SHREWSBURY – On Sep. 12, the Select Board voted to sign the letter of support for the Local Initiative Program (LIP) for Emerald Run. The board also signed the development agreement with Pulte Homes, the project’s developer.
LIP is a program through the state Department of Housing and Community Development that encourages the development of affordable housing. As part of other proposed projects in town, officials have said the program would give the town more say into the development and its impact on the surrounding neighborhood and the community as a whole.
Emerald Run is currently proposed for 33-69 Green St., land between Green Street and South Street in the southeastern corner of Shrewsbury. Pulte Homes plans to build six four-story buildings on the 36 acres. The 40B project will have 300 total homeownership-units, 25% of which (75 units) will be affordable.
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The state’s 40B law allows developers to sidestep many local zoning regulations as long as 25% of the units are affordable. Communities with at least 10% existing affordable housing stock are immune from 40B, but Shrewsbury doesn’t meet this requirement.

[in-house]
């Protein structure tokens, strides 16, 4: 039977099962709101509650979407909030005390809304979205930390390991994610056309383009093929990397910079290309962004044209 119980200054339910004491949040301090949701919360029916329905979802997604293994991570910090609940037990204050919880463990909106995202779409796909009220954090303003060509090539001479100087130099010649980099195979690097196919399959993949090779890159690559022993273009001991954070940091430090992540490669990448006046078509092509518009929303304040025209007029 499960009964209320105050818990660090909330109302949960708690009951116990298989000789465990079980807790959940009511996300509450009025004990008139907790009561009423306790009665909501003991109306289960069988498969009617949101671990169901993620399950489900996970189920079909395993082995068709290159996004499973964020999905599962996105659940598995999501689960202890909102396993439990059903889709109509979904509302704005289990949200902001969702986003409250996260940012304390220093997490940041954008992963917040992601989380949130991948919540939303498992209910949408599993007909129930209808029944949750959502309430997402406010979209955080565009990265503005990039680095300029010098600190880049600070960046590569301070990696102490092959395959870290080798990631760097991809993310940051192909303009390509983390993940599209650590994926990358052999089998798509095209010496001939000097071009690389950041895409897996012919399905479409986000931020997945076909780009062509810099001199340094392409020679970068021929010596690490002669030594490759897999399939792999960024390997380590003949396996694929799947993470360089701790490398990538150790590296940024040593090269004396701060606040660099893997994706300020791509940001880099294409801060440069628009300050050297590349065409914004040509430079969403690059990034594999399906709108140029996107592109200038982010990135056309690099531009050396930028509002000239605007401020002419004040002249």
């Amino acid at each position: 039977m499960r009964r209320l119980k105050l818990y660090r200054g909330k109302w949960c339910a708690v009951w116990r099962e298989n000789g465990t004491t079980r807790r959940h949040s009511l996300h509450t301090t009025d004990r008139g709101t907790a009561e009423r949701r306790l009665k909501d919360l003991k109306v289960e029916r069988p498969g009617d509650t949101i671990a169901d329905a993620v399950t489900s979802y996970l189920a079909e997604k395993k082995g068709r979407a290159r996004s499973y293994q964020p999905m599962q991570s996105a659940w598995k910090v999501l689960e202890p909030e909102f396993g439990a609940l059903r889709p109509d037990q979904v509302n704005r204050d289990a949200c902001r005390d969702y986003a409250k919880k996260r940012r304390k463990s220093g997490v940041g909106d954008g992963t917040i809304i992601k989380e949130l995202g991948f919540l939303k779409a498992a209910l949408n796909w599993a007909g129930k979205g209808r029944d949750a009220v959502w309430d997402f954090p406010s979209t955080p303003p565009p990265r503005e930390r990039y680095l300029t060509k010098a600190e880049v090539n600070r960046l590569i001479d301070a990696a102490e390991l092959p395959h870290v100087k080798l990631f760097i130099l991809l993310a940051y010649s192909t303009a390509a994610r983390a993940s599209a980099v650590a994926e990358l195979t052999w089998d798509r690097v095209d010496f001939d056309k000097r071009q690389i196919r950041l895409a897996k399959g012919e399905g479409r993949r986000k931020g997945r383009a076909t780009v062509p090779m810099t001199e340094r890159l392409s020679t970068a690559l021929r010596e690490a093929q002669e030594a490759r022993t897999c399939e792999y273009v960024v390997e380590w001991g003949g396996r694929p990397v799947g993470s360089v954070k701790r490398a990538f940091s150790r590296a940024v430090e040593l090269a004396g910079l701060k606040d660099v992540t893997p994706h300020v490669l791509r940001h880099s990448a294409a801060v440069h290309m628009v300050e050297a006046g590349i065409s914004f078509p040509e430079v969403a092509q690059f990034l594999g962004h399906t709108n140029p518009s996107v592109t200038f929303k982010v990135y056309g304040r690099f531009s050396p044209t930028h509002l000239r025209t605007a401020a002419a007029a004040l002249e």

In the last six months, Pulte Homes worked with Town Manager Kevin Mizikar to adapt the project. Additions include clubhouse space, pickleball courts and extra patios.
Additionally, Pulte Homes will be giving Shrewsbury a strip of land toward the northern edge of the property to develop and construct a connecting road between South Street and Green Street. The connection — which would run parallel to Route 20 —would give residents of southern Shrewsbury easier access to Green Street’s traffic light-protected intersection with Route 20.
That connection was first conceptualized in February by former Select Board Chair Moe DePalo.
Pulte Homes said that — according to traffic studies — the surrounding roadways have the capacity for the cars associated with the development.
“I know that there’s always going to be members of the community that are frustrated when they hear of a housing development community, especially one that’s 300 units. But, at the same time, we also know that we’re also facing a housing crunch and that this is a price point we don’t necessarily have in Shrewsbury. It’s an ownership opportunity,” Select Board Chair Beth Casavant said.